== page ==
Minnesota is reeling under the effects of one of the most dangerous strains of synthetic opioids — carfentanil, which is causing several overdose deaths in the state.
Carfentanil, a deadly elephant tranquilizer, is used by doctors to immobilize large animals like elephants for surgery. This opioid has reared its ugly head in the state and has reportedly killed five people.
The drug reportedly originates in China, and is 100 times stronger than fentanyl and a whopping 10,000 times more potent than morphine.
How Did Carfentanil Reach The United States?
The drug, according to investigators, may have been brought to the United States by drug cartels, dark web sites, and other methods. It is unclear how the carfentanil batch made its way to Minnesota.
It could be a one-time incident and investigators believe that someone perhaps, got hold of carfentanil online and accidentally exposed others to the deadly drug.
How Deadly Is Carfentanil?
Doctors claim that two small specks of carfentanil are enough to kill a person.
"For example, an 8,000 pound elephant can be incapacitated by just two milligrams of Carfentanil. Using [opioids] alone is much more dangerous than it may have been in the past," noted Jon Cole, the Medical Director of Minnesota Poison Control System.
The elephant tranquillizer has reportedly killed people aged between 23 years to 43 years in Minneapolis, Apple Valley, and Faribault. It seems that the victims were unaware that the synthetic heroin had traces of the dangerous drug.
Out of the five carfentanil-related deaths, which were reported between Jan. 30 and Feb. 17, three occurred in Minneapolis. Five more drug overdose deaths in the state are also believed to be linked to carfentanil, but no clear evidence has been discovered.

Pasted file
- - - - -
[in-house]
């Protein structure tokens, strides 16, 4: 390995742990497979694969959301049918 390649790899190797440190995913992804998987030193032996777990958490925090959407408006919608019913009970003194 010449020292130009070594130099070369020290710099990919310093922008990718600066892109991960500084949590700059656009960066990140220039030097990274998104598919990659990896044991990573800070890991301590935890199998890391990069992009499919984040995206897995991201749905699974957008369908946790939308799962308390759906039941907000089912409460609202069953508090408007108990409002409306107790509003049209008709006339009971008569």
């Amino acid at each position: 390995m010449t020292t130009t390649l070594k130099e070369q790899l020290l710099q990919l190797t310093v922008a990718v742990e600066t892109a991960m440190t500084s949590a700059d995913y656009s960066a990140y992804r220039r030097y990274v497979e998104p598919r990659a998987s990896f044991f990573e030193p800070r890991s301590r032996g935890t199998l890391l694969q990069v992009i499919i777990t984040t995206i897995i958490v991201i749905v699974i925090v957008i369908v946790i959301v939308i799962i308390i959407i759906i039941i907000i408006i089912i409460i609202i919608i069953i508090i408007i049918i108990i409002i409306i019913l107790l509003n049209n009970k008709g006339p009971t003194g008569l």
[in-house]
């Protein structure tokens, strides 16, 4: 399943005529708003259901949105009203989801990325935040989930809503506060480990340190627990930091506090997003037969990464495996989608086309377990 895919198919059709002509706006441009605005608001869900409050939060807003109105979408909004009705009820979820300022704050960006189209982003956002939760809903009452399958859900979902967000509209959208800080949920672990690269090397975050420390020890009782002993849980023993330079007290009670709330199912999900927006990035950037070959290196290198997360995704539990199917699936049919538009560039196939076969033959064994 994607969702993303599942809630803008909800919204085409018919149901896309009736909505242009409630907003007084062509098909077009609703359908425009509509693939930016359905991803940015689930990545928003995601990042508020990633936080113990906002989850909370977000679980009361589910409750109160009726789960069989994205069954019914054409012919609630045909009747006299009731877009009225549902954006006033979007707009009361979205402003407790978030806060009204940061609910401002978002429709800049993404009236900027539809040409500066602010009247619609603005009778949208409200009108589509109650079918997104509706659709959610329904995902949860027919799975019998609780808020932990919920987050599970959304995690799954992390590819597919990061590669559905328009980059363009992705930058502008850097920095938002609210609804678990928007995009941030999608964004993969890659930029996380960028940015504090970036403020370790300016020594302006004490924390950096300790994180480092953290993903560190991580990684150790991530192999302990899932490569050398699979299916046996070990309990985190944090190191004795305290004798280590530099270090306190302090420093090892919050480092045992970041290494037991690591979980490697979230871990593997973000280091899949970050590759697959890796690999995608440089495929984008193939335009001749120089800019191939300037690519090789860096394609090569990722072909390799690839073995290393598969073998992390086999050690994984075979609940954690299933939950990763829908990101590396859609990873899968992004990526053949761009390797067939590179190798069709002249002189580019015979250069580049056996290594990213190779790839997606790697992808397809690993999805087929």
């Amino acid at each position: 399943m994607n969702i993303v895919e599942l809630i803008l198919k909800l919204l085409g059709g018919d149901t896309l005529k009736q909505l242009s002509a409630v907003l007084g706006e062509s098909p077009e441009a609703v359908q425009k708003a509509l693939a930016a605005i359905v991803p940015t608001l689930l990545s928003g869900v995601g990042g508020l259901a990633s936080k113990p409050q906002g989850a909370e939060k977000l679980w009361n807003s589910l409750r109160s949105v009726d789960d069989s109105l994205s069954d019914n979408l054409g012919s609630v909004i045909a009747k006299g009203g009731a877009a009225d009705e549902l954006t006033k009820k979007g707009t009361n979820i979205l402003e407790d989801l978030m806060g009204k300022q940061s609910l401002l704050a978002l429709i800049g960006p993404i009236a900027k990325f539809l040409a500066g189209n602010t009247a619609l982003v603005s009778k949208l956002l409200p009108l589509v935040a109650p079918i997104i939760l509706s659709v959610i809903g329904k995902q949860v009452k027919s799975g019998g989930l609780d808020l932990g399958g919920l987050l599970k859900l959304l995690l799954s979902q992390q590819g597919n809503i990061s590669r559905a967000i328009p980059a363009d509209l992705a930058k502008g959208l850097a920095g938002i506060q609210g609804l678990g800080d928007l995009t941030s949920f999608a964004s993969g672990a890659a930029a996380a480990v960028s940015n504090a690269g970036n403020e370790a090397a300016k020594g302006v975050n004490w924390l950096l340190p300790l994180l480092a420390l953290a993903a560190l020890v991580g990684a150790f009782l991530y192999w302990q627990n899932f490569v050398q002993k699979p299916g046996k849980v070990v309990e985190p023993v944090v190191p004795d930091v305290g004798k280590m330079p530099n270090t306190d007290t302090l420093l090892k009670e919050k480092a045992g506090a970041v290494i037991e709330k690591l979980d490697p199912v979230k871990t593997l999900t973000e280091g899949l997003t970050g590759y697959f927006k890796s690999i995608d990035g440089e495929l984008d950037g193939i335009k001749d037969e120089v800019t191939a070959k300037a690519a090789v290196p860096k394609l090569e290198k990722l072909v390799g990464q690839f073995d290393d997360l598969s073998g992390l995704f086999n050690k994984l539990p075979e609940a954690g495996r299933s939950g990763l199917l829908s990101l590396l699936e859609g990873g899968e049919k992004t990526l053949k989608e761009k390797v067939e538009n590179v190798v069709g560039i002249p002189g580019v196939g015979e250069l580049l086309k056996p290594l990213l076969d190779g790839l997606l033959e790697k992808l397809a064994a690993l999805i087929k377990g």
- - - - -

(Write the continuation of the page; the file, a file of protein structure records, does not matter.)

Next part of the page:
Apart from Minnesota, carfentanil is also suspected to have reached New York City. According to police officials, the potent opioid was being sold by an infamous local street gang at prices as low as $7 to $10 per dose.
According to Andrew Baker, the chief medical examiner for Dakota, Hennepin, and Scott counties, few labs can test the drug and it is very difficult to detect, which poses additional problems.
Steps Taken To Counter Drug Overdose
The fight to stop the rise of fentanyl and heroin overdose is being carried out for many years.
On March 29, President Donald Trump declared his plan to generate a national effort to counter the country's opioid crisis. Chris Christie, the governor of New Jersey, will lead the initiative.
To create awareness, many local police departments are conducting educational campaigns, as well as started "prescription-pill" discarding centers.
Both the state Bureau of Criminal Apprehension and Apple Valley Police Chief Jon Rechtzigel, cautioned the public, as well as opioid users, of the potential hazards of carfentanil. The national and local investigators are working to find the potential source of the elephant tranquilizer.